Last week, the Northern Development Initiative Trust (NDIT) released its State of the North report, and it is a great read for anyone who wants to their their finger on the pulse on the economy of northern British Columbia.
READ MORE: State of the North report provides interesting information
Why is it important to release a report on the state of the economy?
“The report provides us with the economic context we need to better inform our own decisions, as well as those of our communities, businesses and non-profits, so that together we can build a strong north,” says NDIT chief economic officer Joel McKay.
This report gives us a snapshot of the northern B.C. economy, but it also tells us where we were a decade ago, so we can see trends, where major changes happened and how we’re recovering from setbacks.
Everyone wants to know what the future holds and this report helps us make some pretty good guesstimates.
To no one’s surprise, the region depends heavily on the forestry, oil and gas, mining and agriculture industries as employers.
When it comes to municipal property tax base, 57 per cent of taxes are commercial and industrial.
Northern B.C.’s wealth, growth and quality of life depends greatly on the resource-extraction industries.
The key here is for municipal governments to control the purse strings so there is a slow, steady and well-thought-out growth in our communities, so residential taxpayers aren’t hammered by the boom-and-bust problems typically experienced in resource-extraction communities.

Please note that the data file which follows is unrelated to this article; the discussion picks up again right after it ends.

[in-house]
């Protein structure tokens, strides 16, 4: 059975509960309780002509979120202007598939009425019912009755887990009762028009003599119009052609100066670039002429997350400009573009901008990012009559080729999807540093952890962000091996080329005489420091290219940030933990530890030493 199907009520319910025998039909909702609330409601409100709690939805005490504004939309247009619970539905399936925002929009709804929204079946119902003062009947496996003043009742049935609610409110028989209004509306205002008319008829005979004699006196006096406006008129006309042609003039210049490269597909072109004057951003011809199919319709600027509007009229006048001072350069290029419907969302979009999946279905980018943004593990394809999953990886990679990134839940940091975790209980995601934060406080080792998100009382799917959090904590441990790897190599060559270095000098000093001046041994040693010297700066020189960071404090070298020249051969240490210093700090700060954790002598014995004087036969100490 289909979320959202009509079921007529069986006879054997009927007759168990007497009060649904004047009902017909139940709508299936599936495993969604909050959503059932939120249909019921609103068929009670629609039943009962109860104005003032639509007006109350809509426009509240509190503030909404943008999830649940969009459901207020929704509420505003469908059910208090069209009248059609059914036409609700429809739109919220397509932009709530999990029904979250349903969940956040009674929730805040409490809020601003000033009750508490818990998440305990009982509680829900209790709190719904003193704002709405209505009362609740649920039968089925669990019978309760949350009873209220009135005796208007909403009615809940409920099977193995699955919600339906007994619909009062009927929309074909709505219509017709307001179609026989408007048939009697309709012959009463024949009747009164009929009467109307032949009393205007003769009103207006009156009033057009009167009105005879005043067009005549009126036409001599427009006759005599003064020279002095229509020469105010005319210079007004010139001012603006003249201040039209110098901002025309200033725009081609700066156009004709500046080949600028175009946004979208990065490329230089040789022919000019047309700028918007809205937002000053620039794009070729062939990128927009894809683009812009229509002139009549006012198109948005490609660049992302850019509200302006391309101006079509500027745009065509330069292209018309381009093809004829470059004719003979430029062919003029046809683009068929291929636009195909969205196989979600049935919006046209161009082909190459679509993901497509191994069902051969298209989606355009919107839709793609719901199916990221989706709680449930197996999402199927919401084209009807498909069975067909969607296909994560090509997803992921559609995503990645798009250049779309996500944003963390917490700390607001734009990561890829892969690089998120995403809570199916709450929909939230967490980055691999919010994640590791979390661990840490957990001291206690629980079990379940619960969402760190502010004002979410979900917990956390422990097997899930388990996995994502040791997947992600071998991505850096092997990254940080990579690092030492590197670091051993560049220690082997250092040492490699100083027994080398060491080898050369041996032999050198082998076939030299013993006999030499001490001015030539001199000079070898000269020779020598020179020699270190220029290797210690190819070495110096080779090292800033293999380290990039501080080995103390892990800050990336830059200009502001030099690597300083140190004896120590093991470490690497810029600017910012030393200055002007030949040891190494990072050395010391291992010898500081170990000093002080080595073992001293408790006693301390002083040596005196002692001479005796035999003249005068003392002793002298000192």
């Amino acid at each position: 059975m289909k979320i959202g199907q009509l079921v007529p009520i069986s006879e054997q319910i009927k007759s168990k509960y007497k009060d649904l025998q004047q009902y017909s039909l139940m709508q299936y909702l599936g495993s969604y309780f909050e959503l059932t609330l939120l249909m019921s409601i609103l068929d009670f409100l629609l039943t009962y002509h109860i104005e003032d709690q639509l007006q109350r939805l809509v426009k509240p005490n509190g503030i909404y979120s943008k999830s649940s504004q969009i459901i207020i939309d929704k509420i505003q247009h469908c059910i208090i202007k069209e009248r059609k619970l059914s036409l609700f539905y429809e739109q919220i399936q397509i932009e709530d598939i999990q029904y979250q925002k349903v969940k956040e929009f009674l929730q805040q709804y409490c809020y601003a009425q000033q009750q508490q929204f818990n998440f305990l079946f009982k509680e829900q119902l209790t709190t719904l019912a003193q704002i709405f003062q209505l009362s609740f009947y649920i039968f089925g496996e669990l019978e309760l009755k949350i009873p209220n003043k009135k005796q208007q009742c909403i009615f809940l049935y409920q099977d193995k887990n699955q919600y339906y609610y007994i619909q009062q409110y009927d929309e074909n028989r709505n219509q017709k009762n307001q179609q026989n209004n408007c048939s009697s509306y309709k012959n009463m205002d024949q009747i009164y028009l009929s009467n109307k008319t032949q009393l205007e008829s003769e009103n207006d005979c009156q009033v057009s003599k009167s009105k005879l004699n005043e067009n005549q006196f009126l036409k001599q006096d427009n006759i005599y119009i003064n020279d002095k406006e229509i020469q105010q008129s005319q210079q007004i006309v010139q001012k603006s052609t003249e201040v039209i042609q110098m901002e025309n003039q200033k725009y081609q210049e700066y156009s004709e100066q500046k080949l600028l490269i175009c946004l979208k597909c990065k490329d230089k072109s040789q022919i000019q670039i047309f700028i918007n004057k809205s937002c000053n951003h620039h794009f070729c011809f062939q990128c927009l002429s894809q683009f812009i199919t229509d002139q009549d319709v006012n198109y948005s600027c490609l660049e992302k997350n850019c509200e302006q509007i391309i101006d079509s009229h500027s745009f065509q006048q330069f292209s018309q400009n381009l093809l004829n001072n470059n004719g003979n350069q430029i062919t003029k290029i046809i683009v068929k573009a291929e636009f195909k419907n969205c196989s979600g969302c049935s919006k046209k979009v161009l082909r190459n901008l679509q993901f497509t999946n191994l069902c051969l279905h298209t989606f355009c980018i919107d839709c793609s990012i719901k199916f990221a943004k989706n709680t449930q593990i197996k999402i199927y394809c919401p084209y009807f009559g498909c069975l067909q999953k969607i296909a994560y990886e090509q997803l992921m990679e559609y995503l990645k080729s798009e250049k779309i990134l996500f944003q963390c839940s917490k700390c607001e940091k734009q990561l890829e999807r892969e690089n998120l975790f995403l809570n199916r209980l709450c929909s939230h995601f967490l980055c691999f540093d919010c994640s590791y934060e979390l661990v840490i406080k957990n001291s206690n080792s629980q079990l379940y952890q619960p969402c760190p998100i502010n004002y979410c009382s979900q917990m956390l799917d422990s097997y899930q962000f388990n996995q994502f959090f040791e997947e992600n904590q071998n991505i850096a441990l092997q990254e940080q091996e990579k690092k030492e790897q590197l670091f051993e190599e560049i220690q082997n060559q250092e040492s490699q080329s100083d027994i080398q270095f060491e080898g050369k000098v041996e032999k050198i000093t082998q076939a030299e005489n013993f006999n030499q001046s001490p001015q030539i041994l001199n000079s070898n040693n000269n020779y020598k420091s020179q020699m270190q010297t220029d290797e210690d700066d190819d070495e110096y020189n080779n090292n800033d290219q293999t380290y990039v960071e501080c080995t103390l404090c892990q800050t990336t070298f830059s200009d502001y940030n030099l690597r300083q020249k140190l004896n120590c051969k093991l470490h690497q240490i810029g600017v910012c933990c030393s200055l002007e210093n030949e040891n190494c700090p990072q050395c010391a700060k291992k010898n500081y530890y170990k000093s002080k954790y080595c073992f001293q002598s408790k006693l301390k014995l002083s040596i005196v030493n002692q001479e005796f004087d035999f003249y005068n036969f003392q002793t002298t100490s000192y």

The commercial and industrial sectors also have to be careful about the boom-and-bust issues, and they have been making great strides to adapt to a changing landscape, especially following the commodity price collapse of 2014.
According to the State of the North report, the economy has stabilized as northern B.C. has seen growth through mining development, oil-and-gas exploration and improvement in the forestry sector.
However, the Giant 3 have been taking some economic hits in the past four years with the cancellations of some mega projects, such as the Northern Gateway Pipeline, and the ongoing softwood lumber dispute with the United States.
While the report expects mining and gas-and-oil exploration to make gains in the coming years, forestry is expected to decline slightly.
However, the forest industry is proving to be resilient and adaptable, and is continually looking for new markets and new products to keep its stakeholders happy.
The report on the demographic make-up of the area is detailed and enlightening, which makes it a must-read for anyone making important decisions in the near future.
Quesnel Cariboo Observer